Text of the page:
Since 2002 Perimeter Institute has been recording seminars, conference talks, public outreach events such as talks from top scientists using video cameras installed in our lecture theatres. Perimeter now has 7 formal presentation spaces for its many scientific conferences, seminars, workshops and educational outreach activities, all with advanced audio-visual technical capabilities.
Recordings of events in these areas are all available and On-Demand from this Video Library and on Perimeter Institute Recorded Seminar Archive (PIRSA). PIRSA is a permanent, free, searchable, and citable archive of recorded seminars from relevant bodies in physics. This resource has been partially modelled after Cornell University's arXiv.org.
Accessibly by anyone with internet, Perimeter aims to share the power and wonder of science with this free library.
An increasing number of researchers are considering the possibility that the Standard Model, appropriately extended, can attain an interacting ultraviolet fixed point. Such a theory could, in the Wilsonian sense, be regarded as a fundamental theory. I will describe recent work that shows this goal is attainable in principle by adding gauged vector-like fermions to the Standard Model, in the limit of a large number of fermion fields.
When a particle is accelerated, as in a scattering event, it will radiate gravitons and, if electrically charged, photons. The infrared tail of the spectrum of this radiation has a divergence: an arbitrarily small amount of total energy is divided into an arbitrarily large number of radiated bosons.
I will present constraints from central charges and gradient flow relations on UV and IR interacting fixed points under perturbative control. It is possible to extend this methodology beyond perturbation theory for supersymmetric theories where the central charges are calculated to all orders. In this case, these constraints draw a complex map of possible RG flows, some of them compatible with Asymptotic Safety. Examples of such SUSY theories are discussed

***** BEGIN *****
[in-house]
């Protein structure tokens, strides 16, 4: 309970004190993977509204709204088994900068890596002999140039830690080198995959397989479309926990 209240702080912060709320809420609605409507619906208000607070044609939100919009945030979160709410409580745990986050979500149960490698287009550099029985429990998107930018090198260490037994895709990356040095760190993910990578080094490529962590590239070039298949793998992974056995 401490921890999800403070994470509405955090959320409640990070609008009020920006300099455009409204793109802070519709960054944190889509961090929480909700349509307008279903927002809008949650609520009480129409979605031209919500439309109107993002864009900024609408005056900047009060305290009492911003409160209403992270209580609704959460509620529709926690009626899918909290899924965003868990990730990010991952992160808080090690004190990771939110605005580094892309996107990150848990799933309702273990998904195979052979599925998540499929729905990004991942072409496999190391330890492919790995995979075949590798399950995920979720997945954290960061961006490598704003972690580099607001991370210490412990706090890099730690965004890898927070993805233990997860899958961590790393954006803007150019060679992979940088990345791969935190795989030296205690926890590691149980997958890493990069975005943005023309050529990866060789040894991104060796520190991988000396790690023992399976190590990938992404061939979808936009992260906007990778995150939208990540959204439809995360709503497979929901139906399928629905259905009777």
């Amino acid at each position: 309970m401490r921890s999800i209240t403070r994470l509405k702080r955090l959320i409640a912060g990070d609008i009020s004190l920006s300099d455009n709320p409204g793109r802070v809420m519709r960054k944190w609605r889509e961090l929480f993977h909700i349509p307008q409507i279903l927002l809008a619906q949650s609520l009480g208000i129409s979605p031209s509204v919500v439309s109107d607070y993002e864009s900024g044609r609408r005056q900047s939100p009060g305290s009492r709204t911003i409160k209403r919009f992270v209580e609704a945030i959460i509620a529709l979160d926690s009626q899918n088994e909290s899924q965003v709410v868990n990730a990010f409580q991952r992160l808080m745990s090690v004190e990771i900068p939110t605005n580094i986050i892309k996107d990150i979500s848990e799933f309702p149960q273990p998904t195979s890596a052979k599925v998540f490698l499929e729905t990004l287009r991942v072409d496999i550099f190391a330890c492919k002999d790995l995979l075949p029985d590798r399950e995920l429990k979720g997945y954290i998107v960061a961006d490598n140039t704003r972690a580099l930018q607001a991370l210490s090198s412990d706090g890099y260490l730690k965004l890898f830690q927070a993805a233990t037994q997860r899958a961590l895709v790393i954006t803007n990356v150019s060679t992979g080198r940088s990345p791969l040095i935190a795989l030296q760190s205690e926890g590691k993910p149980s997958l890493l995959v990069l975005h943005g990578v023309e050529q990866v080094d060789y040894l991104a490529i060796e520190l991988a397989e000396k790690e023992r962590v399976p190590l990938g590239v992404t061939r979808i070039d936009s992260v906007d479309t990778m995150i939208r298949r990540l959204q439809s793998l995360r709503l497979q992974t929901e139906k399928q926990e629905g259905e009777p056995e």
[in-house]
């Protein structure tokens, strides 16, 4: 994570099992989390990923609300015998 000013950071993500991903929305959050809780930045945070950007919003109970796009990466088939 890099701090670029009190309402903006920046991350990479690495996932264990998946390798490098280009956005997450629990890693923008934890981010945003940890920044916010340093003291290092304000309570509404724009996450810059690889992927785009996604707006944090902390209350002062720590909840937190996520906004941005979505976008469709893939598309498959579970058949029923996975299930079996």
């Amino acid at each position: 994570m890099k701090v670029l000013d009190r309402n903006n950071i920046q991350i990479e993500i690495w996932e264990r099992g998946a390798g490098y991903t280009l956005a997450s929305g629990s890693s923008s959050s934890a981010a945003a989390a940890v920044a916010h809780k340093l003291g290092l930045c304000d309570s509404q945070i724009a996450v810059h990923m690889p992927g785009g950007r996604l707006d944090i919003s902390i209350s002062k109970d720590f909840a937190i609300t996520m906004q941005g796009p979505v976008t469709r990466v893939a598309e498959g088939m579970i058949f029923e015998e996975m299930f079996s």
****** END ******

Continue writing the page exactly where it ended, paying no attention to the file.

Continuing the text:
Including a large number of vector-like fermions can be used to generate fixed points for the RG flows of gauge theories. Recently this has been used as a foundation for constructing UV safe models. The talk will focus on the machinery behind the large N_f computations extended to generic gauge-Yukawa theories. For semi-simple gauge theories the phase diagram shows the persistence that the UV fixed point of simple gauge theories.
The nature of dark matter is one of the outstanding riddles of fundamental physics. Here, I will discuss first steps to explore dark matter in the asymptotic safety paradigm. As a first example, I will show indications for an asymptotically safe fixed point in the Higgs portal to fermionic dark matter, leading to a relation between the Higgs portal coupling and the dark matter mass. This model also serves as an example for different mechanisms that generate asymptotic safety.
We review the status of asymptotically safe gravity-matter systems. The existence of a UV fixed point in such systems is guaranteed if the matter-self couplings are weak and if higher-derivative gravity terms are neglected. We show how this can manifest itself in a functional renormalisation group computation. Such gravity-matter systems contain various avatars of the dynamical Newton's coupling, e.g. gravitational self-couplings or matter-graviton couplings.
A field theory is fundamental if it features a UV fixed point (either trivial or interacting). Gravity may not change drastically the UV behavior if the Einstein gravitational interactions are softened above a critical sub-Planckian energy scale. A concrete implementation of this softened gravity can be obtained by adding terms quadratic in the curvature to the Einstein-Hilbert action. One way to implement this scenario consists in requiring that all matter couplings flow to zero at infinite energy (total asymptotic freedom).
I will discuss how studying the gravitational effects of UV physics on large (astrophysical) scales precludes new mass scales in BSM physics beyond 600 GeV.
Check back for details on the next lecture in Perimeter's Public Lectures Series